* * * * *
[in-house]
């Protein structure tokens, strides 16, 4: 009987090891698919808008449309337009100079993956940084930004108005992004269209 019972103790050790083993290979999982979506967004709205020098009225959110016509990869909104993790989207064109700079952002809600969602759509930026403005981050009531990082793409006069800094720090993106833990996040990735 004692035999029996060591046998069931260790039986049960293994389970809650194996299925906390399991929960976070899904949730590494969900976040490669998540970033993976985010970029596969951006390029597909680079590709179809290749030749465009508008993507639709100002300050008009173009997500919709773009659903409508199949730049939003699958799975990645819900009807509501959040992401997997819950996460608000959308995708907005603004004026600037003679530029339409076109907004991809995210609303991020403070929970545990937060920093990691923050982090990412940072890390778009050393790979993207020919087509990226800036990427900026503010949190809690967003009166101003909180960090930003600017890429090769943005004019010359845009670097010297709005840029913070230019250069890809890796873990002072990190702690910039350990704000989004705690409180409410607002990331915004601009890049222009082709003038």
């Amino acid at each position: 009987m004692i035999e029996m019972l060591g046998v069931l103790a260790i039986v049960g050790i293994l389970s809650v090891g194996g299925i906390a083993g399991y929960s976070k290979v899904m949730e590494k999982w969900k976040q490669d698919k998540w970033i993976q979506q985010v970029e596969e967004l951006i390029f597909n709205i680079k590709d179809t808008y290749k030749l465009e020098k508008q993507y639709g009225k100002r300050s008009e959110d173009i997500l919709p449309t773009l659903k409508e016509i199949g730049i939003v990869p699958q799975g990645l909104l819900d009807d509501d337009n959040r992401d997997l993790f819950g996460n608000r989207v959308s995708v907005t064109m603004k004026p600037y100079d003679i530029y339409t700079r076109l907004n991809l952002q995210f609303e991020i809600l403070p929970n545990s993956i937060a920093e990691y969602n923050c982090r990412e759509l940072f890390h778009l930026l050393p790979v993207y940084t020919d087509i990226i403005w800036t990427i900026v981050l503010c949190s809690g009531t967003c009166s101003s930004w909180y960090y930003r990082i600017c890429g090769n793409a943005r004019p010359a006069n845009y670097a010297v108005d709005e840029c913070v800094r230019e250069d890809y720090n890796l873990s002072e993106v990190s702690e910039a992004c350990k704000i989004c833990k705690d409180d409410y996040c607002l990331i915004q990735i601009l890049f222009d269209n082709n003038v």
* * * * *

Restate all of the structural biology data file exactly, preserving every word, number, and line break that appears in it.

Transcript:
[in-house]
């Protein structure tokens, strides 16, 4: 009987090891698919808008449309337009100079993956940084930004108005992004269209 019972103790050790083993290979999982979506967004709205020098009225959110016509990869909104993790989207064109700079952002809600969602759509930026403005981050009531990082793409006069800094720090993106833990996040990735 004692035999029996060591046998069931260790039986049960293994389970809650194996299925906390399991929960976070899904949730590494969900976040490669998540970033993976985010970029596969951006390029597909680079590709179809290749030749465009508008993507639709100002300050008009173009997500919709773009659903409508199949730049939003699958799975990645819900009807509501959040992401997997819950996460608000959308995708907005603004004026600037003679530029339409076109907004991809995210609303991020403070929970545990937060920093990691923050982090990412940072890390778009050393790979993207020919087509990226800036990427900026503010949190809690967003009166101003909180960090930003600017890429090769943005004019010359845009670097010297709005840029913070230019250069890809890796873990002072990190702690910039350990704000989004705690409180409410607002990331915004601009890049222009082709003038």
């Amino acid at each position: 009987m004692i035999e029996m019972l060591g046998v069931l103790a260790i039986v049960g050790i293994l389970s809650v090891g194996g299925i906390a083993g399991y929960s976070k290979v899904m949730e590494k999982w969900k976040q490669d698919k998540w970033i993976q979506q985010v970029e596969e967004l951006i390029f597909n709205i680079k590709d179809t808008y290749k030749l465009e020098k508008q993507y639709g009225k100002r300050s008009e959110d173009i997500l919709p449309t773009l659903k409508e016509i199949g730049i939003v990869p699958q799975g990645l909104l819900d009807d509501d337009n959040r992401d997997l993790f819950g996460n608000r989207v959308s995708v907005t064109m603004k004026p600037y100079d003679i530029y339409t700079r076109l907004n991809l952002q995210f609303e991020i809600l403070p929970n545990s993956i937060a920093e990691y969602n923050c982090r990412e759509l940072f890390h778009l930026l050393p790979v993207y940084t020919d087509i990226i403005w800036t990427i900026v981050l503010c949190s809690g009531t967003c009166s101003s930004w909180y960090y930003r990082i600017c890429g090769n793409a943005r004019p010359a006069n845009y670097a010297v108005d709005e840029c913070v800094r230019e250069d890809y720090n890796l873990s002072e993106v990190s702690e910039a992004c350990k704000i989004c833990k705690d409180d409410y996040c607002l990331i915004q990735i601009l890049f222009d269209n082709n003038v």